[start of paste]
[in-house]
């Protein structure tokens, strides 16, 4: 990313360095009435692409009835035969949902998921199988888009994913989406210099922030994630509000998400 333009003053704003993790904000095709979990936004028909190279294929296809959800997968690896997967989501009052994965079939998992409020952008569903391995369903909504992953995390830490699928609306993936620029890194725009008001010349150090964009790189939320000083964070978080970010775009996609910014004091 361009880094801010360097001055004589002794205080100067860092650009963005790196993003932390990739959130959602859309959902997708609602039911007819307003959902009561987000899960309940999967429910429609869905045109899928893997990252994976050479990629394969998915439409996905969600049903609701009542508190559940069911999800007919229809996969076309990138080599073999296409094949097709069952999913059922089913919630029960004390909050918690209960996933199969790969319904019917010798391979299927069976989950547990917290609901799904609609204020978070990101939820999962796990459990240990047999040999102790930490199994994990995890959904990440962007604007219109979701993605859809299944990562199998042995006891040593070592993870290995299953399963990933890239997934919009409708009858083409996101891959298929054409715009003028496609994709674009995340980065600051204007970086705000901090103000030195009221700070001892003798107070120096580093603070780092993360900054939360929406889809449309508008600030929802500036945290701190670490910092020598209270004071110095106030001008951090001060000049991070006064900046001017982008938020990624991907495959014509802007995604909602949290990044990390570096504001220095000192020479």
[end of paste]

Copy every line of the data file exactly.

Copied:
[in-house]
């Protein structure tokens, strides 16, 4: 990313360095009435692409009835035969949902998921199988888009994913989406210099922030994630509000998400 333009003053704003993790904000095709979990936004028909190279294929296809959800997968690896997967989501009052994965079939998992409020952008569903391995369903909504992953995390830490699928609306993936620029890194725009008001010349150090964009790189939320000083964070978080970010775009996609910014004091 361009880094801010360097001055004589002794205080100067860092650009963005790196993003932390990739959130959602859309959902997708609602039911007819307003959902009561987000899960309940999967429910429609869905045109899928893997990252994976050479990629394969998915439409996905969600049903609701009542508190559940069911999800007919229809996969076309990138080599073999296409094949097709069952999913059922089913919630029960004390909050918690209960996933199969790969319904019917010798391979299927069976989950547990917290609901799904609609204020978070990101939820999962796990459990240990047999040999102790930490199994994990995890959904990440962007604007219109979701993605859809299944990562199998042995006891040593070592993870290995299953399963990933890239997934919009409708009858083409996101891959298929054409715009003028496609994709674009995340980065600051204007970086705000901090103000030195009221700070001892003798107070120096580093603070780092993360900054939360929406889809449309508008600030929802500036945290701190670490910092020598209270004071110095106030001008951090001060000049991070006064900046001017982008938020990624991907495959014509802007995604909602949290990044990390570096504001220095000192020479």